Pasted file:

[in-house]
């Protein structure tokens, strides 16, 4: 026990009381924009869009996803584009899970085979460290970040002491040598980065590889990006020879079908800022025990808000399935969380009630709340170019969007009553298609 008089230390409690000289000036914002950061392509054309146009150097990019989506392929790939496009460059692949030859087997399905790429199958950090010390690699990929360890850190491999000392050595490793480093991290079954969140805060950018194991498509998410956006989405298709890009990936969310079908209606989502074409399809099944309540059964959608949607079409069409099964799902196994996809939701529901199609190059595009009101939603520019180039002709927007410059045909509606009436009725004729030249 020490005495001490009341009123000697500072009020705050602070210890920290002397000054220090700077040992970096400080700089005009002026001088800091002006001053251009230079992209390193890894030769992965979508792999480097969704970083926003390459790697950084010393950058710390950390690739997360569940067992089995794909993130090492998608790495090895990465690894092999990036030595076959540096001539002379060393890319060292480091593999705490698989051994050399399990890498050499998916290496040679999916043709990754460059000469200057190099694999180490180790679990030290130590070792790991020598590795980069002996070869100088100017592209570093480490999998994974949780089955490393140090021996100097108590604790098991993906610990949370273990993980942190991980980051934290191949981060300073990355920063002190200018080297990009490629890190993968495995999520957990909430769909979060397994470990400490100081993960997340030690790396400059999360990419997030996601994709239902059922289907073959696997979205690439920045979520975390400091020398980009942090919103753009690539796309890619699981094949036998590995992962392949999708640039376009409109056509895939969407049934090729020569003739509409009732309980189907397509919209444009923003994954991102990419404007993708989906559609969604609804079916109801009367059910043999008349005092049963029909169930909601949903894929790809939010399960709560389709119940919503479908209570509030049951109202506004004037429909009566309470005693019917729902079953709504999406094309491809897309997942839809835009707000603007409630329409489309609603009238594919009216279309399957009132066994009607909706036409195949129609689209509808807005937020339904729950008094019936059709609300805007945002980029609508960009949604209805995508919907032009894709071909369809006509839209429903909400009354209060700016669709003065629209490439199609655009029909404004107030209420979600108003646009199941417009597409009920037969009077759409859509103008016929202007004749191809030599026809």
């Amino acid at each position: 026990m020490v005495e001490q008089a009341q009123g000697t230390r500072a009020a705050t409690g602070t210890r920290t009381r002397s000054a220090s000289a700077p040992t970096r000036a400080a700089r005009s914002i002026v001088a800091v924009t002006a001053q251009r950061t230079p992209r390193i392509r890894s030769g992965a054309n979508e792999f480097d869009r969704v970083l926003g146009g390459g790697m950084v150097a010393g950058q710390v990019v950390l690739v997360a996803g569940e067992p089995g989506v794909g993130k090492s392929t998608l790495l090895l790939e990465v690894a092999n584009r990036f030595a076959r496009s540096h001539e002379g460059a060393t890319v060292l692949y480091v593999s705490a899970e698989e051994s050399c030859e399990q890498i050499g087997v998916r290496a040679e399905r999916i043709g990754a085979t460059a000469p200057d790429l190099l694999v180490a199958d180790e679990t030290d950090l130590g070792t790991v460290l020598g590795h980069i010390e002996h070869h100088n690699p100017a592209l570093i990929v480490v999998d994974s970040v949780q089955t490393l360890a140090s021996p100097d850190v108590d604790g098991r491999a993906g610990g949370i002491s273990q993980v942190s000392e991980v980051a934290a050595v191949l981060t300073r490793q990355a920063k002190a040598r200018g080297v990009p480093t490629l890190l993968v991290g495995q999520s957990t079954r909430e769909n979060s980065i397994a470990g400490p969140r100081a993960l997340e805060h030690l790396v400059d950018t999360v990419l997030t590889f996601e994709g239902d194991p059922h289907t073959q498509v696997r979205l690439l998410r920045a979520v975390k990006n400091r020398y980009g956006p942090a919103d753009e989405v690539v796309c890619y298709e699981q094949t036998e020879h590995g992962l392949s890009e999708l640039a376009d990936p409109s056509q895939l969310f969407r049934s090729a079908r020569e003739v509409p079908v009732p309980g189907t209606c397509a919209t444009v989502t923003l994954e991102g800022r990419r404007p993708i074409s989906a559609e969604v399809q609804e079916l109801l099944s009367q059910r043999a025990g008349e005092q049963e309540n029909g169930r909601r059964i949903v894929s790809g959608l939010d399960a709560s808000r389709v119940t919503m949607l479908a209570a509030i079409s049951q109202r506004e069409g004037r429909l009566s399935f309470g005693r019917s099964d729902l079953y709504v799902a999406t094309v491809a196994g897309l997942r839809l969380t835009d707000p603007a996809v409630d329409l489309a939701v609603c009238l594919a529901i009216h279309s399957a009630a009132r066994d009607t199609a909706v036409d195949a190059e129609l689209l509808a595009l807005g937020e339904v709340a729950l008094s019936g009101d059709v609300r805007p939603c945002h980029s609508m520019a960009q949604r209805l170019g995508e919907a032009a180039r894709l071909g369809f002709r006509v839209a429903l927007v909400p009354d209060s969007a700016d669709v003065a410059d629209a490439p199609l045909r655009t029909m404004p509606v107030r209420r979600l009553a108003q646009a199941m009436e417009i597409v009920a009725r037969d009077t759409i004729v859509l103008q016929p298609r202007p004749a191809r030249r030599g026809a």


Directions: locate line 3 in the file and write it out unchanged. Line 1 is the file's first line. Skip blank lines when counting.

């Amino acid at each position: 026990m020490v005495e001490q008089a009341q009123g000697t230390r500072a009020a705050t409690g602070t210890r920290t009381r002397s000054a220090s000289a700077p040992t970096r000036a400080a700089r005009s914002i002026v001088a800091v924009t002006a001053q251009r950061t230079p992209r390193i392509r890894s030769g992965a054309n979508e792999f480097d869009r969704v970083l926003g146009g390459g790697m950084v150097a010393g950058q710390v990019v950390l690739v997360a996803g569940e067992p089995g989506v794909g993130k090492s392929t998608l790495l090895l790939e990465v690894a092999n584009r990036f030595a076959r496009s540096h001539e002379g460059a060393t890319v060292l692949y480091v593999s705490a899970e698989e051994s050399c030859e399990q890498i050499g087997v998916r290496a040679e399905r999916i043709g990754a085979t460059a000469p200057d790429l190099l694999v180490a199958d180790e679990t030290d950090l130590g070792t790991v460290l020598g590795h980069i010390e002996h070869h100088n690699p100017a592209l570093i990929v480490v999998d994974s970040v949780q089955t490393l360890a140090s021996p100097d850190v108590d604790g098991r491999a993906g610990g949370i002491s273990q993980v942190s000392e991980v980051a934290a050595v191949l981060t300073r490793q990355a920063k002190a040598r200018g080297v990009p480093t490629l890190l993968v991290g495995q999520s957990t079954r909430e769909n979060s980065i397994a470990g400490p969140r100081a993960l997340e805060h030690l790396v400059d950018t999360v990419l997030t590889f996601e994709g239902d194991p059922h289907t073959q498509v696997r979205l690439l998410r920045a979520v975390k990006n400091r020398y980009g956006p942090a919103d753009e989405v690539v796309c890619y298709e699981q094949t036998e020879h590995g992962l392949s890009e999708l640039a376009d990936p409109s056509q895939l969310f969407r049934s090729a079908r020569e003739v509409p079908v009732p309980g189907t209606c397509a919209t444009v989502t923003l994954e991102g800022r990419r404007p993708i074409s989906a559609e969604v399809q609804e079916l109801l099944s009367q059910r043999a025990g008349e005092q049963e309540n029909g169930r909601r059964i949903v894929s790809g959608l939010d399960a709560s808000r389709v119940t919503m949607l479908a209570a509030i079409s049951q109202r506004e069409g004037r429909l009566s399935f309470g005693r019917s099964d729902l079953y709504v799902a999406t094309v491809a196994g897309l997942r839809l969380t835009d707000p603007a996809v409630d329409l489309a939701v609603c009238l594919a529901i009216h279309s399957a009630a009132r066994d009607t199609a909706v036409d195949a190059e129609l689209l509808a595009l807005g937020e339904v709340a729950l008094s019936g009101d059709v609300r805007p939603c945002h980029s609508m520019a960009q949604r209805l170019g995508e919907a032009a180039r894709l071909g369809f002709r006509v839209a429903l927007v909400p009354d209060s969007a700016d669709v003065a410059d629209a490439p199609l045909r655009t029909m404004p509606v107030r209420r979600l009553a108003q646009a199941m009436e417009i597409v009920a009725r037969d009077t759409i004729v859509l103008q016929p298609r202007p004749a191809r030249r030599g026809a």